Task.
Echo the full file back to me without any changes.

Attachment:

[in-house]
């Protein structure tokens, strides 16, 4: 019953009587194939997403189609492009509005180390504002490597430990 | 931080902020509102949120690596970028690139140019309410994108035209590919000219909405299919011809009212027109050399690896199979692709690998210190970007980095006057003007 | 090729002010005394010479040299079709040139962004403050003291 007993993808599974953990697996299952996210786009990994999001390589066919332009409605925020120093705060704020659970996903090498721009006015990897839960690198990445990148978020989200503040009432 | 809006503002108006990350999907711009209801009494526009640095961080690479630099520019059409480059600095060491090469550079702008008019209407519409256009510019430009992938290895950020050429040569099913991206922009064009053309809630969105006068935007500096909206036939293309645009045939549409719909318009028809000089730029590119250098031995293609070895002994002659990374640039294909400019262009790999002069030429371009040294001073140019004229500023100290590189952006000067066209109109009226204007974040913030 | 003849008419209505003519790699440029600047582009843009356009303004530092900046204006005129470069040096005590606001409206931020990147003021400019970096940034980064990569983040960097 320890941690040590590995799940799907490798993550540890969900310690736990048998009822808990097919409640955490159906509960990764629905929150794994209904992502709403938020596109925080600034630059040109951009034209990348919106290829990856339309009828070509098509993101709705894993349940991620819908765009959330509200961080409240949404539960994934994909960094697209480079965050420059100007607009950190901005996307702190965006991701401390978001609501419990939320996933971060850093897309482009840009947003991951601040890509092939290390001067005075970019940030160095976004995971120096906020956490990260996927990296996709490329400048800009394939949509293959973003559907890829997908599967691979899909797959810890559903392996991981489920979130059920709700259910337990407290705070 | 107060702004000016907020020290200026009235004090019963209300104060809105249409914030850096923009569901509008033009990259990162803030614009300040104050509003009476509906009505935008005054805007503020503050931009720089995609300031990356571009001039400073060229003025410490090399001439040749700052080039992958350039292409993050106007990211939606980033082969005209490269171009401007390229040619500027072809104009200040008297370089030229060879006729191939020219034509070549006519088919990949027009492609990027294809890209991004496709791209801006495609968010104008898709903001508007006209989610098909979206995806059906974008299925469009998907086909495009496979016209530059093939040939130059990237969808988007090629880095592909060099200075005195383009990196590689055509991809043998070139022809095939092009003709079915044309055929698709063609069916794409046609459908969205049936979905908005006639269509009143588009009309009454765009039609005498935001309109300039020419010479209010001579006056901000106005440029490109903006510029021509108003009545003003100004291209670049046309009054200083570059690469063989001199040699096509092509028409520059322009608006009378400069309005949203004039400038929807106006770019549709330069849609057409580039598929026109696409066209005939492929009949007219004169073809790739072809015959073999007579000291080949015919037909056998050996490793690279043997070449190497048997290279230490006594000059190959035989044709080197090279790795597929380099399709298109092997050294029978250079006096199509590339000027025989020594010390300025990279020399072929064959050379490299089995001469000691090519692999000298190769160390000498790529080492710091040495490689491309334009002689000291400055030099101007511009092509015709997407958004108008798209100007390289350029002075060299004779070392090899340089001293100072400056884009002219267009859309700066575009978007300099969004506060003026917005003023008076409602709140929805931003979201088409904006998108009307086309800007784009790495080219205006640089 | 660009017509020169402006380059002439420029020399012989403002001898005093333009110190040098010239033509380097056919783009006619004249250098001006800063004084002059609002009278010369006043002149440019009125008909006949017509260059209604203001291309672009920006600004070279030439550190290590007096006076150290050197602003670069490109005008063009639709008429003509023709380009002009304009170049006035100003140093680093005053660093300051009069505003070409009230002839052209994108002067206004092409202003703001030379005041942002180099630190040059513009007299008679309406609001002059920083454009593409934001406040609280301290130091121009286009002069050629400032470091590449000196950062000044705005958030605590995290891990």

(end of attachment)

[in-house]
């Protein structure tokens, strides 16, 4: 019953009587194939997403189609492009509005180390504002490597430990 | 931080902020509102949120690596970028690139140019309410994108035209590919000219909405299919011809009212027109050399690896199979692709690998210190970007980095006057003007 | 090729002010005394010479040299079709040139962004403050003291 007993993808599974953990697996299952996210786009990994999001390589066919332009409605925020120093705060704020659970996903090498721009006015990897839960690198990445990148978020989200503040009432 | 809006503002108006990350999907711009209801009494526009640095961080690479630099520019059409480059600095060491090469550079702008008019209407519409256009510019430009992938290895950020050429040569099913991206922009064009053309809630969105006068935007500096909206036939293309645009045939549409719909318009028809000089730029590119250098031995293609070895002994002659990374640039294909400019262009790999002069030429371009040294001073140019004229500023100290590189952006000067066209109109009226204007974040913030 | 003849008419209505003519790699440029600047582009843009356009303004530092900046204006005129470069040096005590606001409206931020990147003021400019970096940034980064990569983040960097 320890941690040590590995799940799907490798993550540890969900310690736990048998009822808990097919409640955490159906509960990764629905929150794994209904992502709403938020596109925080600034630059040109951009034209990348919106290829990856339309009828070509098509993101709705894993349940991620819908765009959330509200961080409240949404539960994934994909960094697209480079965050420059100007607009950190901005996307702190965006991701401390978001609501419990939320996933971060850093897309482009840009947003991951601040890509092939290390001067005075970019940030160095976004995971120096906020956490990260996927990296996709490329400048800009394939949509293959973003559907890829997908599967691979899909797959810890559903392996991981489920979130059920709700259910337990407290705070 | 107060702004000016907020020290200026009235004090019963209300104060809105249409914030850096923009569901509008033009990259990162803030614009300040104050509003009476509906009505935008005054805007503020503050931009720089995609300031990356571009001039400073060229003025410490090399001439040749700052080039992958350039292409993050106007990211939606980033082969005209490269171009401007390229040619500027072809104009200040008297370089030229060879006729191939020219034509070549006519088919990949027009492609990027294809890209991004496709791209801006495609968010104008898709903001508007006209989610098909979206995806059906974008299925469009998907086909495009496979016209530059093939040939130059990237969808988007090629880095592909060099200075005195383009990196590689055509991809043998070139022809095939092009003709079915044309055929698709063609069916794409046609459908969205049936979905908005006639269509009143588009009309009454765009039609005498935001309109300039020419010479209010001579006056901000106005440029490109903006510029021509108003009545003003100004291209670049046309009054200083570059690469063989001199040699096509092509028409520059322009608006009378400069309005949203004039400038929807106006770019549709330069849609057409580039598929026109696409066209005939492929009949007219004169073809790739072809015959073999007579000291080949015919037909056998050996490793690279043997070449190497048997290279230490006594000059190959035989044709080197090279790795597929380099399709298109092997050294029978250079006096199509590339000027025989020594010390300025990279020399072929064959050379490299089995001469000691090519692999000298190769160390000498790529080492710091040495490689491309334009002689000291400055030099101007511009092509015709997407958004108008798209100007390289350029002075060299004779070392090899340089001293100072400056884009002219267009859309700066575009978007300099969004506060003026917005003023008076409602709140929805931003979201088409904006998108009307086309800007784009790495080219205006640089 | 660009017509020169402006380059002439420029020399012989403002001898005093333009110190040098010239033509380097056919783009006619004249250098001006800063004084002059609002009278010369006043002149440019009125008909006949017509260059209604203001291309672009920006600004070279030439550190290590007096006076150290050197602003670069490109005008063009639709008429003509023709380009002009304009170049006035100003140093680093005053660093300051009069505003070409009230002839052209994108002067206004092409202003703001030379005041942002180099630190040059513009007299008679309406609001002059920083454009593409934001406040609280301290130091121009286009002069050629400032470091590449000196950062000044705005958030605590995290891990």